Hello. I'm DonnTaylor, writing again about the basic elements of poetry writing. In previous blog sessions we've mentioned the late Lawrence Perrine's statement that poetry speaks "in higher voltage" with greater compression of meaning than most prose. We've also spoken of placing strong words in the emphatic positions of the poetic line, and we've discussed the necessity of using strong images. Now we move to one of the most important elements that achieve compression of meaning, often with striking effect: figurative language. In this session we'll look at personification, simile, and metaphor. We'll cover other figures later.
Figures of speech capitalize on the natural tendency of our minds to compare one thing to another. We use them so often that we usually don't remember that we're speaking figuratively.
To avoid a distasteful subject we say, "Don't go there" (thought compared to travel). To express a futile pursuit, we say, "You're barking up the wrong tree" (our search for solutions compared to raccoon or possum hunting).
There is always some opposition to analyzing figurative language on grounds that it detracts from the language's beauty. I disagree. Analyzing and attempting to explain how figurative language works help us appreciate its power and its ability to help us say or imply what can't be said literally.
It's also important to remember that some comparisons are literal, not figurative. (In a session at a recent writers' conference I heard literal comparisons presented as similes.) Here are the distinctions (remembering that in each case Joe is actually a human being):
JOE IS AS STRONG AS AN OX. – Literal: The quality of comparison is stated.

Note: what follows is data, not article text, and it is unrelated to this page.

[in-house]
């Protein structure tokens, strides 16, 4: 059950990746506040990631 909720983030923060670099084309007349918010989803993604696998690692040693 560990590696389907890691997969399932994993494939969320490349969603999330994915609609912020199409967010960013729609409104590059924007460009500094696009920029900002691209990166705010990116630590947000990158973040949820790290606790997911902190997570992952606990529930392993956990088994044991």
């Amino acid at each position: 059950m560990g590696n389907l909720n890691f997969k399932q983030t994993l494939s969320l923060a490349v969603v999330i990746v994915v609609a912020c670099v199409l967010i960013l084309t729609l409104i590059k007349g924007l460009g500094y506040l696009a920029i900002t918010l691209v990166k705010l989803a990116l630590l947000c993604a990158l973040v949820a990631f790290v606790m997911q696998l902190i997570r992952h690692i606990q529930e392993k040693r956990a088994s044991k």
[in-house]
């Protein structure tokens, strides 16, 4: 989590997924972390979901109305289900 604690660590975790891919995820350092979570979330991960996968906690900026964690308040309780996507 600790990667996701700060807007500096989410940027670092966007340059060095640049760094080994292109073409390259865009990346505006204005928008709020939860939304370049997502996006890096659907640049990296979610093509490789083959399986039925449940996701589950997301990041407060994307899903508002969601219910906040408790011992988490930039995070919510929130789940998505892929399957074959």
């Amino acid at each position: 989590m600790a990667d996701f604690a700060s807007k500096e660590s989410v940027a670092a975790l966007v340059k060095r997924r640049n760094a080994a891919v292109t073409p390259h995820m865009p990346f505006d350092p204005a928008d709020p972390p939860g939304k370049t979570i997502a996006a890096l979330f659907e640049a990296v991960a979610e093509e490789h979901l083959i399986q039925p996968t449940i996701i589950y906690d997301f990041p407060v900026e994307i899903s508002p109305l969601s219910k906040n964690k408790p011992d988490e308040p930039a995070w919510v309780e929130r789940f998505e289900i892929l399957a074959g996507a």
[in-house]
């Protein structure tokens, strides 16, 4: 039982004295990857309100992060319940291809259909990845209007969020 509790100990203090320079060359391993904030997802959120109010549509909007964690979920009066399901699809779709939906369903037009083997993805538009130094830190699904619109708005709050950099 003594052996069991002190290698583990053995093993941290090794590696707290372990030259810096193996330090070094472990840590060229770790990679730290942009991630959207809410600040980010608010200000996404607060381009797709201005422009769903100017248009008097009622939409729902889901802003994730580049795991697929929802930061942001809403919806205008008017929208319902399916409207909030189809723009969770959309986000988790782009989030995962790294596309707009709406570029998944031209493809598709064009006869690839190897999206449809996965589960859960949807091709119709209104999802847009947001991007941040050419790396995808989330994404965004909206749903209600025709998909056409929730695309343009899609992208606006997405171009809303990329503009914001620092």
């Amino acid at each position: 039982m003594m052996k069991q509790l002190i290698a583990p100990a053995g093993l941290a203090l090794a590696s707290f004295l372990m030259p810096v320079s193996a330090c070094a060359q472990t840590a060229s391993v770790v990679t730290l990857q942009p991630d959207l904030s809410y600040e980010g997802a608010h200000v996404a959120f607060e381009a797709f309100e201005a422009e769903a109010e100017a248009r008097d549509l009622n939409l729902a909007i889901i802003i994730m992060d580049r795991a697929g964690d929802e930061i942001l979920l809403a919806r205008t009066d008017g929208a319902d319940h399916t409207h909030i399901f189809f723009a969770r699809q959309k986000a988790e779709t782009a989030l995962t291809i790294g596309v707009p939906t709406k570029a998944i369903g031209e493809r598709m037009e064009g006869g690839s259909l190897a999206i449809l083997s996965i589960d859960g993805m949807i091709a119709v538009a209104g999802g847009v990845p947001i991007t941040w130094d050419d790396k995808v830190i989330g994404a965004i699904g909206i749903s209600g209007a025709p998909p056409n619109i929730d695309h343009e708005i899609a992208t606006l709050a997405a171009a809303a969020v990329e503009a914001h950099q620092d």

JOE IS LIKE AN OX. – Simile. A word (like, than, as) identifies the comparison, but the qualities being compared (strength, clumsiness, etc.) are implied rather than stated.
JOE IS AN OX. – Metaphor. Both the fact of comparison and the qualities of comparison are implied rather than stated.
One of my favorite similes comes not from poetry but from a mystery novel by Raymond Chandler:
She smelled like the Taj Mahal looks by moonlight.
Another of my favorite figures comes from Emily Dickinson: "To the bugle, every color is red." This employs personification (giving the bugle the human quality of perception) and metaphor (sound portrayed in terms of color). Both of these examples gain interest by crossing from one physical sense to another.
Here are some particularly striking figures from poetry that can help us appreciate the power of figurative language. Some you will recognize, but I hope to present some that are new to you.
[of Helen of Troy] Was this the face that launched a thousand ships
And burnt the topless towers of Ilium? (Marlowe)
There is no frigate like a book/To take us lands away…. (Dickinson)
[of Satan] He left a loathsome gift, with hue of coal:
His cobra in our soul. (Taylor: yes, that's mine)
But at my back I always hear/Time's winged chariot hurrying near,
And yonder all before us lie/Deserts of vast eternity. (Marvell)
[of the privacy of love] 'Twere profanation of our joys
To tell the laity our love. (Donne)
To summarize: Figurative language helps us achieve the compression and "higher voltage" essential to good poetry. This week we discussed personification, simile, and metaphor. Next we will look at other common figures. Meanwhile, here is one of poetry's most striking figures, one upon which all lovers should ponder:
Love is a growing or full constant light,
And his first minute after noon is night. (Donne)